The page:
On August 3, Aging Cell journal published a latest research titled “Mitochondrial DNA mutation exacerbates female reproductive aging via impairment of the NADH/NAD+ redox” from Xingguo Liu’s research group in Guangzhou Institute of biomedicine and health, Chinese Academy of Sciences. The work found that the oocytes of elder female patients carried more mitochondrial DNA mutations and had lower blastocyst formation rate than those of young women. Using animal models, they demonstrated that mitochondrial DNA mutations cause fertility decline in females rather than males. The mechanism study found that mitochondrial DNA mutation caused the decrease of female fertility by reducing the NADH/NAD+ redox state of oocytes, and determined that NMN (nicotinamide mononucleotide) could improve fertility, which provided a potential candidate drug for the treatment of the infertility of elder female patients.
Childbirth of aging female is not only a basic scientific problem in the field of reproductive and regenerative medicine, but also a major national demand of China's national conditions. Aging is one of the key factors affecting the fertility of men and women, in which female fertility usually declines after the age of 30. On the other hand, rapid environmental changes may also lead to a sharp increase of infertility rate in recent years. As an energy factory containing DNA in cells, mitochondrial dysfunction is supposed to play an important role in age and environment induced infertility. However, whether and how mitochondrial DNA mutations accumulated by aging regulate fertility and its sex dependence are still unknown.
Xingguo Liu’s group revealed the age-related variation of mitochondrial DNA mutations in human female oocytes and identified the types of mutations. At the same time, mitochondrial DNA mutations are inversely proportional to oocyte quality, which provides a new potential biomarker for embryo viability in assisted reproduction. To answer the causal effect of mitochondrial DNA mutations on fertility, the research group used mitochondrial DNA mutation (mitochondrial DNA polymerase γ-Polg mutation) mice, a widely used experimental model to study the roles of mtDNA mutations in aging process.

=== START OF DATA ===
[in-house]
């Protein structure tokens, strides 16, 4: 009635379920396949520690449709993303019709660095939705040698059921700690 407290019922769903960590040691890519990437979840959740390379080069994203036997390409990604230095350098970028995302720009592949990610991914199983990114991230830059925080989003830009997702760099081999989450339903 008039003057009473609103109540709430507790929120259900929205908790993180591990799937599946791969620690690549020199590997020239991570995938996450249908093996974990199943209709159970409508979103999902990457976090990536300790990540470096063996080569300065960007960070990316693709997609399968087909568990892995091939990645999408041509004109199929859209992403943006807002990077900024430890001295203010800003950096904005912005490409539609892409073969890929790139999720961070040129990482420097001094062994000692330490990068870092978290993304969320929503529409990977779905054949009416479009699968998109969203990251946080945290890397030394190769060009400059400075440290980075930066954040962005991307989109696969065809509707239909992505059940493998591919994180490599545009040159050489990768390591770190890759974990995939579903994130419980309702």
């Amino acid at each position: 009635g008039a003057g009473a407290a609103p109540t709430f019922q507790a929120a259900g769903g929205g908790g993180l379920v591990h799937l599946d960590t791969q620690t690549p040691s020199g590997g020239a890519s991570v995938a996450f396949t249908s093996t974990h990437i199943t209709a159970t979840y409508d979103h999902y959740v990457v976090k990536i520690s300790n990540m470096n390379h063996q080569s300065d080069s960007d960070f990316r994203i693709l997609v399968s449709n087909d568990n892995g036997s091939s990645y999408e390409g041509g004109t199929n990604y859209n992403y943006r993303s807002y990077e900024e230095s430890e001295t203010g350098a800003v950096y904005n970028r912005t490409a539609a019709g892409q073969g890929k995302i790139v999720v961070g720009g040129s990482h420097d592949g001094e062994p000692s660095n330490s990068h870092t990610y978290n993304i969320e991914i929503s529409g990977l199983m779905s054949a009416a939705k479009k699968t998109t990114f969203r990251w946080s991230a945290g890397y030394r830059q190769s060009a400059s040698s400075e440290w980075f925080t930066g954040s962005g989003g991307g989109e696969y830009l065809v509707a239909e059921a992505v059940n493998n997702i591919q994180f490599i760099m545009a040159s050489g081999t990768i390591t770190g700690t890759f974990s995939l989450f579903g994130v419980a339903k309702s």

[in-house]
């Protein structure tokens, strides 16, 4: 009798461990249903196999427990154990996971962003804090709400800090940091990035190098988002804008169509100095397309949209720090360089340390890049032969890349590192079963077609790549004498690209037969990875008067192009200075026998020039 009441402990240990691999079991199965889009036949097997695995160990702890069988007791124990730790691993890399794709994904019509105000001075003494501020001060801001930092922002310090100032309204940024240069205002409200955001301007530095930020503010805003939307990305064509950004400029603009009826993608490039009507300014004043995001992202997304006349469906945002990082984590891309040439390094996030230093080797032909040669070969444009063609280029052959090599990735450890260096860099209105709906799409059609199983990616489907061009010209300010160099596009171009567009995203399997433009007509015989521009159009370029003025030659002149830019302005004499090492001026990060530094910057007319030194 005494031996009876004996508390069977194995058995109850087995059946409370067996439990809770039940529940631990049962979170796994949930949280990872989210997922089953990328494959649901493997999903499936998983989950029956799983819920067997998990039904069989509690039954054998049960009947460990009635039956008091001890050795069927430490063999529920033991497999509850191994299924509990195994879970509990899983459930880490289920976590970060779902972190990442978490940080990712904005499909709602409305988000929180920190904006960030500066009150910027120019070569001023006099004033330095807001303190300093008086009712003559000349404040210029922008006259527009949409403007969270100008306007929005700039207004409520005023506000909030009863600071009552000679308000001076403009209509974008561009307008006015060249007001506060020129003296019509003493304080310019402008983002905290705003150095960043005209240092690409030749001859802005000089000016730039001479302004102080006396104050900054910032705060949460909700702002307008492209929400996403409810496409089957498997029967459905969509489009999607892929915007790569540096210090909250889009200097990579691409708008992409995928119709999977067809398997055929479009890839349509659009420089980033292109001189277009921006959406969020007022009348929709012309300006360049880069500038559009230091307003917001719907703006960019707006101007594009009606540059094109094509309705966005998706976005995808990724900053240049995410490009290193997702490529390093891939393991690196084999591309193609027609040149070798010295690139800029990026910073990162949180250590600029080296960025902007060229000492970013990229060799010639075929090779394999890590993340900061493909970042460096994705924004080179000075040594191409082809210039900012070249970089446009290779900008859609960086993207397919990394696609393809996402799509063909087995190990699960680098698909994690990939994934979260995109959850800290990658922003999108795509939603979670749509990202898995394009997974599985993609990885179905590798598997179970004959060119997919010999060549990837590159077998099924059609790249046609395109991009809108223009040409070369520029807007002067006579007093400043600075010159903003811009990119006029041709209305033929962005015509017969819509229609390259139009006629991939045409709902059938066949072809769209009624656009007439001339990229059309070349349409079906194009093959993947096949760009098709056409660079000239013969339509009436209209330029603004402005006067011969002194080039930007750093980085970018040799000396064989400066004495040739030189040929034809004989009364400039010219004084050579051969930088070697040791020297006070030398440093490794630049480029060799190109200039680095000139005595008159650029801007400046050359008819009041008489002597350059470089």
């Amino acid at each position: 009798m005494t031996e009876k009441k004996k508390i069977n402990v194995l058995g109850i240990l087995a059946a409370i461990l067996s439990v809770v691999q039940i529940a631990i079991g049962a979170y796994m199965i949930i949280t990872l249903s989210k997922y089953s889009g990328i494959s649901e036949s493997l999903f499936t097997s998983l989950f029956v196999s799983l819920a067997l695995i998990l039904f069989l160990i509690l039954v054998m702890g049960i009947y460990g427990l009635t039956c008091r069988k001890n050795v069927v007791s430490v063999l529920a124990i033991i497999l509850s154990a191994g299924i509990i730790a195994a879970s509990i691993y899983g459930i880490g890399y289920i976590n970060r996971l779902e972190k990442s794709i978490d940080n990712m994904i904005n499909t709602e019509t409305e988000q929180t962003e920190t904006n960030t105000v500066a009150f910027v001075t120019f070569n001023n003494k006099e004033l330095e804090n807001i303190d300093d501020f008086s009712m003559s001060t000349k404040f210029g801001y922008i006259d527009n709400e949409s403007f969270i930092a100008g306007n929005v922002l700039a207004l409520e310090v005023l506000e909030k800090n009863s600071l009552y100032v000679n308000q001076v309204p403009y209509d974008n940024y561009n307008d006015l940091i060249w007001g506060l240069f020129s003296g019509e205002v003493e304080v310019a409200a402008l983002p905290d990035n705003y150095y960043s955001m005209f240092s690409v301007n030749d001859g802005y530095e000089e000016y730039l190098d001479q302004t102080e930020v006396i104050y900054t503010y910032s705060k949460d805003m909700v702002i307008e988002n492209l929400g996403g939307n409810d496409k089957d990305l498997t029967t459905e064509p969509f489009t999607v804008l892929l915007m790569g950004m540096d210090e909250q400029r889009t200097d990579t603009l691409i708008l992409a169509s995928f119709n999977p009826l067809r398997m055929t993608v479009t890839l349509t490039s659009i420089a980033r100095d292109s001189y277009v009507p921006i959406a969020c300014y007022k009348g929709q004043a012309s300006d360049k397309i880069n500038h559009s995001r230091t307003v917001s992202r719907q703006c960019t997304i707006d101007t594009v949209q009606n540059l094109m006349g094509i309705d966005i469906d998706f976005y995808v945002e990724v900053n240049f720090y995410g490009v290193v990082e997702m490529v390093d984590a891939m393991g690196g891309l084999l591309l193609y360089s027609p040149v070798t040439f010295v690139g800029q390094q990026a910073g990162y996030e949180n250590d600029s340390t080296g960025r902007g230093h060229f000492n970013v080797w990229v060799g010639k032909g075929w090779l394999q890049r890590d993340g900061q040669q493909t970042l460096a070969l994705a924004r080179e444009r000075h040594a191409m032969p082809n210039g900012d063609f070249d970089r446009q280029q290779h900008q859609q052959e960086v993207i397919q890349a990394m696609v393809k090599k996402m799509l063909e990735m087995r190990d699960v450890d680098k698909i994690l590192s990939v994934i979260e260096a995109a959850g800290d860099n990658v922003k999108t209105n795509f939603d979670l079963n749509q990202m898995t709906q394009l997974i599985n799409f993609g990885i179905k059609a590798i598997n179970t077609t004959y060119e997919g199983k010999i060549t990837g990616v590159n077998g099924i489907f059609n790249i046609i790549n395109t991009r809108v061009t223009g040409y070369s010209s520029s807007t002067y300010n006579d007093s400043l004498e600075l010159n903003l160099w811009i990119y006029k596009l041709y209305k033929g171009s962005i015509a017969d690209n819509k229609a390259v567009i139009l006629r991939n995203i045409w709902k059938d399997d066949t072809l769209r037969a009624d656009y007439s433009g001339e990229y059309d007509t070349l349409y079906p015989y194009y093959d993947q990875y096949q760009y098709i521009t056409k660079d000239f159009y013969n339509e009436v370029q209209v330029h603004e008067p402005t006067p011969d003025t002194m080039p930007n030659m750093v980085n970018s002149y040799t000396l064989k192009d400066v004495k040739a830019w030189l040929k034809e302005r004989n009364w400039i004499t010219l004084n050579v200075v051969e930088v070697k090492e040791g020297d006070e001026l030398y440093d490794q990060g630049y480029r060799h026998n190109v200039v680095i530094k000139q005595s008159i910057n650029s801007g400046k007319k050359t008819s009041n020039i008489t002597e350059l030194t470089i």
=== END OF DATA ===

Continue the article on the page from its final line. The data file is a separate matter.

Xingguo Liu’s group generated a series of mice with increasing levels of mtDNA mutations using Polg mutation and wild-type mice, and verified the quantitative correlation between mitochondrial DNA mutation level and fertility. In addition, through the ingenious breeding pairs using of male (or female) Polg mutation and wild-type mice, they demonstrated that mtDNA mutations mainly affect fertility of female mice and not of male ones. The group further found that accumulated mitochondrial DNA mutations during aging comprised oocyte quality by reducing the number of follicles. It did not significantly affect male fertility although it reduced sperm motility.
Further mechanism studies showed that accumulation of mtDNA mutations decreases fertility by impairing oocyte’s NADH/NAD+ redox state. NMN (nicotinamide mononucleotide), the key intermediate product of this redox state, can significantly improve the infertility of female mice by increasing the NADH/NAD+ of oocytes.
To sum up, the research answer the fundamental question of the causal effect of age accumulated mtDNA mutations on fertility and its sex dependence, and show its distinct metabolic controlling mechanism, which provides new ideas and potential drug candidates for the treatment of infertility of elder females.
This study was completed with combinations from Sun Yat-Sen University, East China University of Science and Technology and Guangdong Pharmaceutical University, and received technical support from Tsinghua University. This study was supported by National Key Research and Development projects, Chinese Academy of Sciences, National Natural Science Foundation, Guangdong Province and Guangzhou city.
Xingguo Liu’s group revealed the mechanism of female infertility caused by mtDNA mutation